How to effectively complete a client & matter risk assessment part 3: Identifying and overcoming common risk assessment pitfalls encountered by SME law firms

Category: Blog, Practice Management, Staying Compliant 5th July 2024

This guide, the third in our series, focuses on identifying and overcoming common pitfalls in client and matter risk assessments encountered by SME law firms. Drawing from the Solicitors Regulation Authority (SRA) guidelines, we will explore practical strategies to enhance the effectiveness of your risk assessment processes.

Expert advice on ensuring compliance in SME law firms

In both our Build Better Habits webinar series and our Empowering Law Firm Leaders podcast, we’ve spoken to several compliance experts from Teal Compliance, ILFM, and DG Legal who have shared their best practices and top tips for general compliance. Throughout part 3 of the CMRA guide, we’ve shared their top tips to help you mitigate risk. 

8 CMRA pitfalls most SME law firms face and how to avoid them 

  1. Teams working on and off system

It’s common, perhaps due to lack of training or ineffective change management, for teams or individuals to work off system and follow their own rules. When team members work off system, it becomes harder to track and manage potential risks effectively. This can lead to gaps in information, inconsistent risk assessments, and potential compliance issues. Alex Simmons from The Law Factory explains: When you have a hybrid team, paper-based systems no longer work. [Employees] need to stay on system and ensure all data and actions are kept on your CMS, as that will provide an audit trail to keep you compliant.”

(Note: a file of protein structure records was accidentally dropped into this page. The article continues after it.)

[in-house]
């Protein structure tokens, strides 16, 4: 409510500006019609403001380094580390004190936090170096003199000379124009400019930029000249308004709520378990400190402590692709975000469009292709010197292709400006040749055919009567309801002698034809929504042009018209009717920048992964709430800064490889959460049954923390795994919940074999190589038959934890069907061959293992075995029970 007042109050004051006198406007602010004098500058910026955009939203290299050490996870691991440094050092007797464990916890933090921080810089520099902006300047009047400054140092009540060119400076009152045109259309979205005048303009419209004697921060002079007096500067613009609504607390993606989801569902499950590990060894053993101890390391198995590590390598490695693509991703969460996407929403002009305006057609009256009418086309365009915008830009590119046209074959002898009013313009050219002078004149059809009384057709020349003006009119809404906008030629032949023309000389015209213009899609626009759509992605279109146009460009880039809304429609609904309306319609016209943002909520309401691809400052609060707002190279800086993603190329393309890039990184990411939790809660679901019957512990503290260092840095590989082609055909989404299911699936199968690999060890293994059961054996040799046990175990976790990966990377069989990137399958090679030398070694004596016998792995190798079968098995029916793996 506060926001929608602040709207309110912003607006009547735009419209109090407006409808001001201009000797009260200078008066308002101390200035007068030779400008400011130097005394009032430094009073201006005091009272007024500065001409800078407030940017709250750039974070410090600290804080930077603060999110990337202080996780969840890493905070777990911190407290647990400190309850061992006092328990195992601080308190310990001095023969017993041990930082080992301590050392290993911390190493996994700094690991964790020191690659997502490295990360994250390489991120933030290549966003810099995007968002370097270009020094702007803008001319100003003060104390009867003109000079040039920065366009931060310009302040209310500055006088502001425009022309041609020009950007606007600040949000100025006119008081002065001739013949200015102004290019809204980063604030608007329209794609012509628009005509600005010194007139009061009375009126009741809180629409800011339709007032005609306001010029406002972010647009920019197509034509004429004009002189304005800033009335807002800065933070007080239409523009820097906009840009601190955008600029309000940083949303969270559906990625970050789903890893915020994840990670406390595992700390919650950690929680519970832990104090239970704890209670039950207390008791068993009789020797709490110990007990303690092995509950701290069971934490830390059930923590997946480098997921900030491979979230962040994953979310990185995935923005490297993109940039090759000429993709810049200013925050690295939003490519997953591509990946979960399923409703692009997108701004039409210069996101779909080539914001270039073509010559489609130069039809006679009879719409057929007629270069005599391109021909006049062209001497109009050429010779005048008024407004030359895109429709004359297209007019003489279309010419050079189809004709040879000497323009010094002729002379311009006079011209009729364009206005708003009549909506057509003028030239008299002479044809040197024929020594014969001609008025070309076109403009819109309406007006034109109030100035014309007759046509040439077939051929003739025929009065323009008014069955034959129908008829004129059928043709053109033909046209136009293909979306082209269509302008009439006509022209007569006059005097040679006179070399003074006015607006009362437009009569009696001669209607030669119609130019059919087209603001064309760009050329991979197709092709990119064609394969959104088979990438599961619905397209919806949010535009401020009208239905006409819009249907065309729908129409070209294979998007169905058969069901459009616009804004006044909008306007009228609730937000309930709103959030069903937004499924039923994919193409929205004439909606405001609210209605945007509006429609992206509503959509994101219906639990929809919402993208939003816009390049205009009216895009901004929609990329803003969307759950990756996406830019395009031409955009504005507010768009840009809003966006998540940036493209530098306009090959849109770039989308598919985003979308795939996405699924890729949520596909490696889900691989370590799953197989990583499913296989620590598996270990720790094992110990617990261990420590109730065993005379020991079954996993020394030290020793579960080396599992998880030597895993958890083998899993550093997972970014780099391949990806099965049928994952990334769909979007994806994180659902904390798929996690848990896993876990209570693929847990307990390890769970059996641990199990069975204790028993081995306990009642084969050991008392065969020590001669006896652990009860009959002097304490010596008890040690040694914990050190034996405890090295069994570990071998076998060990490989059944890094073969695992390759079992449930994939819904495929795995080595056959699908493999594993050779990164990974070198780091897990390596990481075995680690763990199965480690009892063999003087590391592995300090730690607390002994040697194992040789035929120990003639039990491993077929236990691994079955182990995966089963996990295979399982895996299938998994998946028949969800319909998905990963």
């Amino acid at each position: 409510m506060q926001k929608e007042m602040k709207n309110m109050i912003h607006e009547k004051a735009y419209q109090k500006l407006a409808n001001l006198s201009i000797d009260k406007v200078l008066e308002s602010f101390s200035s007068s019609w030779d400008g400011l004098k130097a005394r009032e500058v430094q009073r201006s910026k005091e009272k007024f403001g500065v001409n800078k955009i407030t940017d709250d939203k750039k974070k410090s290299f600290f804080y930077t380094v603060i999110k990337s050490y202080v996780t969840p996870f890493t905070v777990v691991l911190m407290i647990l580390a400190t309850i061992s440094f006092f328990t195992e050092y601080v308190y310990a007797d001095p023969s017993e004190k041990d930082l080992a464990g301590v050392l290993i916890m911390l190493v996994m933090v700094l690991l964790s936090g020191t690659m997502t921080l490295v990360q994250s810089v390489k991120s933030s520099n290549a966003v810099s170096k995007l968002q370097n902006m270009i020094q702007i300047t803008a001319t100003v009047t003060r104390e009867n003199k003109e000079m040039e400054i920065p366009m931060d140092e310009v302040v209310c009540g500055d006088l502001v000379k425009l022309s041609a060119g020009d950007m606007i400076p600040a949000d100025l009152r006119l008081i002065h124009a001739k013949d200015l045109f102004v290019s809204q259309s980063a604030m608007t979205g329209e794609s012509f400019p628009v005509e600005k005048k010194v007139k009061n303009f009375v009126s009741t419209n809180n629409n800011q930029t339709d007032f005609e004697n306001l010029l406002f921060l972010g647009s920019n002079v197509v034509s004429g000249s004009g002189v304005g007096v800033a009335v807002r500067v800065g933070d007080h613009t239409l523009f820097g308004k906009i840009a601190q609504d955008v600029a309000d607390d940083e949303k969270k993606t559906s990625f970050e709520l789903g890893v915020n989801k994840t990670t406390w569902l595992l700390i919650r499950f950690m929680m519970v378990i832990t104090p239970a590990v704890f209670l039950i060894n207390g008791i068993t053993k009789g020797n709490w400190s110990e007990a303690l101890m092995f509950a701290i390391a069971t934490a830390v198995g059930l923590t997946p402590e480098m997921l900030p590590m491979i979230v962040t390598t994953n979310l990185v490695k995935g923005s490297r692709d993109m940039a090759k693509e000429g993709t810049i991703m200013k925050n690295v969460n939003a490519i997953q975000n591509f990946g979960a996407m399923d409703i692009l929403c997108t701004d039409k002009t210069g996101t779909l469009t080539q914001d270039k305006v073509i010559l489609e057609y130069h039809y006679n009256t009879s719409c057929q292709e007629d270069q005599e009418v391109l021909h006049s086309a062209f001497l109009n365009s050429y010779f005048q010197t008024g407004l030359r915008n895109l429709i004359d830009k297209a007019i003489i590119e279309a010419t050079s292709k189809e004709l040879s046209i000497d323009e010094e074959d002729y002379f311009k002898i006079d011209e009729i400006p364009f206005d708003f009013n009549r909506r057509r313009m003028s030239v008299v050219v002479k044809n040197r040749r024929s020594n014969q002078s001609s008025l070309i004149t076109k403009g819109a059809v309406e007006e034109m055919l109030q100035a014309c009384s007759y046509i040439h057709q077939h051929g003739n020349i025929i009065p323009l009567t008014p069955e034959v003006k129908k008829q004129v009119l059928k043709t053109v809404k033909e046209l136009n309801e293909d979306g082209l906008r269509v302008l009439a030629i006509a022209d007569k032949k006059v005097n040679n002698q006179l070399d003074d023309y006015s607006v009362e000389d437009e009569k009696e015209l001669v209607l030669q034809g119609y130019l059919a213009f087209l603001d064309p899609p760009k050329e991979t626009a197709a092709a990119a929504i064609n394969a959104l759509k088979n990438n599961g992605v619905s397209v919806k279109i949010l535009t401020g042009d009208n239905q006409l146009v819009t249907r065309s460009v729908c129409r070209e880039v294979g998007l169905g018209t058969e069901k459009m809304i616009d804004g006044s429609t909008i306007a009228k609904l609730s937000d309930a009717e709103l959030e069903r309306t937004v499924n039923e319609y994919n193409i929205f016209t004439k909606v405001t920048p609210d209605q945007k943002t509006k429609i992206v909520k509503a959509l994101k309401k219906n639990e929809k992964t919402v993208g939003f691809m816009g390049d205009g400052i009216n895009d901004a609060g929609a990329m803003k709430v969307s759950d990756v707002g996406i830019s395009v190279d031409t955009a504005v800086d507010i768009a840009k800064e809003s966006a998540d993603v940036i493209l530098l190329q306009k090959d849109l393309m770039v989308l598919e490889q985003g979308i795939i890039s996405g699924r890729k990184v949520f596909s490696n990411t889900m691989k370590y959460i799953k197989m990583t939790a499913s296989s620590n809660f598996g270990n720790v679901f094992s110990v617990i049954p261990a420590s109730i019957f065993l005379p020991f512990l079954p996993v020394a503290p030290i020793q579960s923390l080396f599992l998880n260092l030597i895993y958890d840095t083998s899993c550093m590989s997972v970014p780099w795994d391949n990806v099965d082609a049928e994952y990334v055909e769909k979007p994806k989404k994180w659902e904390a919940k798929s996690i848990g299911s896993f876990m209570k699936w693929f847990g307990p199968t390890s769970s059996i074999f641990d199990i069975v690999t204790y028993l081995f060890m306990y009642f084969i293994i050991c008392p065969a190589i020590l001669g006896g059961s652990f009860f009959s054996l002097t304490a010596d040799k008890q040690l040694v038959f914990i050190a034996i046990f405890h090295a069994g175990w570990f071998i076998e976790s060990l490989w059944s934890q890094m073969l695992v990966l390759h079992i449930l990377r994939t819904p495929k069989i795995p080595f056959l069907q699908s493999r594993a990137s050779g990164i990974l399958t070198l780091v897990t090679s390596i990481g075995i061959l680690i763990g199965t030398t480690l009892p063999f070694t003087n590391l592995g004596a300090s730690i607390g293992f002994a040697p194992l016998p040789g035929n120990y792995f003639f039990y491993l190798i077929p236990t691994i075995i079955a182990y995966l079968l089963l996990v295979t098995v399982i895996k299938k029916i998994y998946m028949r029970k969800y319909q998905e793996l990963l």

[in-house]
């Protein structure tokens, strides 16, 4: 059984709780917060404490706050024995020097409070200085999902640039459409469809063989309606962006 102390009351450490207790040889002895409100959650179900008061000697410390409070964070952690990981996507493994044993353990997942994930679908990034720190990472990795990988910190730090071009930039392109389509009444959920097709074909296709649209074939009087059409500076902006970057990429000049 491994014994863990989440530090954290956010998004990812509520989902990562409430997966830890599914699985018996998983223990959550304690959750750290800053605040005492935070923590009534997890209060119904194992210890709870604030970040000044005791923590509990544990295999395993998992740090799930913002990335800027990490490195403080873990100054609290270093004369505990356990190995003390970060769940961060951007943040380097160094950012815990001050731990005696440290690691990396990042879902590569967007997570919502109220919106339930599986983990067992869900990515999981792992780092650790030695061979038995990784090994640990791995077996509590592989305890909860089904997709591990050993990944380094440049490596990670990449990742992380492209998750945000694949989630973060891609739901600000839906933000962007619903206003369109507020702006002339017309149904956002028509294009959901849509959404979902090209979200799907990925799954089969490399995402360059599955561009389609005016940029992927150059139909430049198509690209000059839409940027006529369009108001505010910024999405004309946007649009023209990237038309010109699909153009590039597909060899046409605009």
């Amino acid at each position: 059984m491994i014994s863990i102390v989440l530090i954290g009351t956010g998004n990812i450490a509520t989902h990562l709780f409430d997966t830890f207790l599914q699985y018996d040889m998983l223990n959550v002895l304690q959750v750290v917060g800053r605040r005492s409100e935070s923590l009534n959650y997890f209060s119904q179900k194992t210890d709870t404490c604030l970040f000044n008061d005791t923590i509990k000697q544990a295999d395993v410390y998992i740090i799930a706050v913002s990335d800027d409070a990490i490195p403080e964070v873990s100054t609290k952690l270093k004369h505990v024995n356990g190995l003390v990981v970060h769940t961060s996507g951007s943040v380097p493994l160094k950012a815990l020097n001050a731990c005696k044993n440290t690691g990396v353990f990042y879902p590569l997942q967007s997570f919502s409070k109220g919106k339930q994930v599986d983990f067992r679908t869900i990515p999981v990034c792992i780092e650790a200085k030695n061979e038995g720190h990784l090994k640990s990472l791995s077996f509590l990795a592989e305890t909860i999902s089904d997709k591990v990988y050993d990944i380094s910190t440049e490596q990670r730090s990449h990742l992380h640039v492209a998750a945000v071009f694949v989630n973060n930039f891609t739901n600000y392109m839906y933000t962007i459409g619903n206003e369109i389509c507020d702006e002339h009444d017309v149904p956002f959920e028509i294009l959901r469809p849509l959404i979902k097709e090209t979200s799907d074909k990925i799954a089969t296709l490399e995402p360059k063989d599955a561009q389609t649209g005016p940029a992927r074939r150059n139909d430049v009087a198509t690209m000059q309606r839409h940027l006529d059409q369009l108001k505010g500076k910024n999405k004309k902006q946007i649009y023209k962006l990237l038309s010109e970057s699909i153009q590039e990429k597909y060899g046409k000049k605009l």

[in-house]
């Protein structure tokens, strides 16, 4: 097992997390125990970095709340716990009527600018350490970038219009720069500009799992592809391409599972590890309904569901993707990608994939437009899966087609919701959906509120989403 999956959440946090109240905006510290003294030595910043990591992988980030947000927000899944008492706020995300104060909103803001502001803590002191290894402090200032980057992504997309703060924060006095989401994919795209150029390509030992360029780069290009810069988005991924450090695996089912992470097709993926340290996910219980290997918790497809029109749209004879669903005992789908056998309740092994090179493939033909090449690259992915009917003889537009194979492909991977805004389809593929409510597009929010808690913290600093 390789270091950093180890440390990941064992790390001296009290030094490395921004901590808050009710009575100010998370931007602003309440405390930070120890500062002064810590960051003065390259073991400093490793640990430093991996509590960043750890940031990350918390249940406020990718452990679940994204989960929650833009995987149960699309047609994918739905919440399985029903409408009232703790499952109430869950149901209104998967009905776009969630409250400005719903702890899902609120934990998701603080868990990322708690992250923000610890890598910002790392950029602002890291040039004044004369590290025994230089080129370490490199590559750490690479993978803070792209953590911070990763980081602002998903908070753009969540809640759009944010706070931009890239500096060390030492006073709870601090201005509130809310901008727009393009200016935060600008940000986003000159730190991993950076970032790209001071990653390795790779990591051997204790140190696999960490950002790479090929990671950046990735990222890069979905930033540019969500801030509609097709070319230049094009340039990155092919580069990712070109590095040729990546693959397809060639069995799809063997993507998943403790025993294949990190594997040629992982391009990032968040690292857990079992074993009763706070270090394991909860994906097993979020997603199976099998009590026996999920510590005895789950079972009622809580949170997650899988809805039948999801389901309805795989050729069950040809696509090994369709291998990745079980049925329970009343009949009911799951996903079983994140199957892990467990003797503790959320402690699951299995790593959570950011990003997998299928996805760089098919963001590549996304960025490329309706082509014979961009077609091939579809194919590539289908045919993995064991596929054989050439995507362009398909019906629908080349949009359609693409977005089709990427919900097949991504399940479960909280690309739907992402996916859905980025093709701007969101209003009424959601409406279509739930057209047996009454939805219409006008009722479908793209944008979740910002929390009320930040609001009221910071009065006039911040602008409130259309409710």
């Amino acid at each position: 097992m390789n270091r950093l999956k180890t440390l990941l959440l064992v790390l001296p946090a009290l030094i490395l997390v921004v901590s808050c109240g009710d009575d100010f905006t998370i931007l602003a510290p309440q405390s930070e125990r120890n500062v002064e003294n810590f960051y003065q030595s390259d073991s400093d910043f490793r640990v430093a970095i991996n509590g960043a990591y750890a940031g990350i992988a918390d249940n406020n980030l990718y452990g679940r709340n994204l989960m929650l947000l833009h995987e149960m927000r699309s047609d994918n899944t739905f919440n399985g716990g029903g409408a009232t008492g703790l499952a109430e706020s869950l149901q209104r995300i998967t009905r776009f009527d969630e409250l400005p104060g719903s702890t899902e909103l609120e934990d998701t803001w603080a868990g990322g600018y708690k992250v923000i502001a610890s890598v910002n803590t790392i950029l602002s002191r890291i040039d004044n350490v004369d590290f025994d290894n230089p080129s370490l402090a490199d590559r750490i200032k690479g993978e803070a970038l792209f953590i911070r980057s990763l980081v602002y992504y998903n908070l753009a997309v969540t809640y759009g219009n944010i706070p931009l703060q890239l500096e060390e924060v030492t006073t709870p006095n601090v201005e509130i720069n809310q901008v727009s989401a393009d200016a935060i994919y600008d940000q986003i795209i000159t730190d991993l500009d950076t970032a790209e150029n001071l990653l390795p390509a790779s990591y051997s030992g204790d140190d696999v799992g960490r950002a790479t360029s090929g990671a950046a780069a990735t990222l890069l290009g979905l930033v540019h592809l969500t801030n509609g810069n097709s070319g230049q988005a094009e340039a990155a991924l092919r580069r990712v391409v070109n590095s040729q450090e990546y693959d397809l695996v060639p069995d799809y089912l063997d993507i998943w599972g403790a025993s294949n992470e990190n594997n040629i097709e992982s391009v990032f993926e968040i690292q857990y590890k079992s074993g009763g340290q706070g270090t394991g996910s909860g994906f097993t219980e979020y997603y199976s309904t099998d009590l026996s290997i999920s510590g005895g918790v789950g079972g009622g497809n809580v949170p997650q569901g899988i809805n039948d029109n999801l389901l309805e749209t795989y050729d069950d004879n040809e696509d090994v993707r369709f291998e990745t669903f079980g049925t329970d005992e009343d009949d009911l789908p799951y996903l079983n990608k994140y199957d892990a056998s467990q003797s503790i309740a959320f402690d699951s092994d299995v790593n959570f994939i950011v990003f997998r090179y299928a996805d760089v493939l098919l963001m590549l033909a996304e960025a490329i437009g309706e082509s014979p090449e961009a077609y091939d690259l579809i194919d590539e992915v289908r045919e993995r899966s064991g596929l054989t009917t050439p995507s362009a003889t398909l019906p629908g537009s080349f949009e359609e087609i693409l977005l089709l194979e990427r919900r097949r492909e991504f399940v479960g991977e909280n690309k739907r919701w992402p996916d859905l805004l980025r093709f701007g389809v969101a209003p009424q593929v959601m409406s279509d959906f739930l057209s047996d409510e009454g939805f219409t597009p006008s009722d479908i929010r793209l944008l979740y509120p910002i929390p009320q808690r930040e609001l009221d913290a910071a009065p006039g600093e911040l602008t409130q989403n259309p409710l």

To avoid individuals creating workarounds for client and matter risk assessment processes, and working away from your case management solution, it’s important that the employees have detailed, regular training on the tools at hand. Clear expectations and accountability should be put in place to ensure a firm-wide utilisation of your tech tools. Not only does this assist with compliance and risk management, but increase ROI on your tech investments. 

To make it easier for employees to stay on system, integrate your tools effectively so they can continue to use the system they’re familiar with. Osprey integrates with Word, Outlook, and InfoTrack for example, so it’s easier to navigate between platforms. 

2. Compliance not prioritised by employees

Ensuring compliance with client and matter risk assessment requirements is a fundamental aspect of risk management. However, in many SME law firms, compliance may not be consistently prioritised by all employees, leading to significant risks.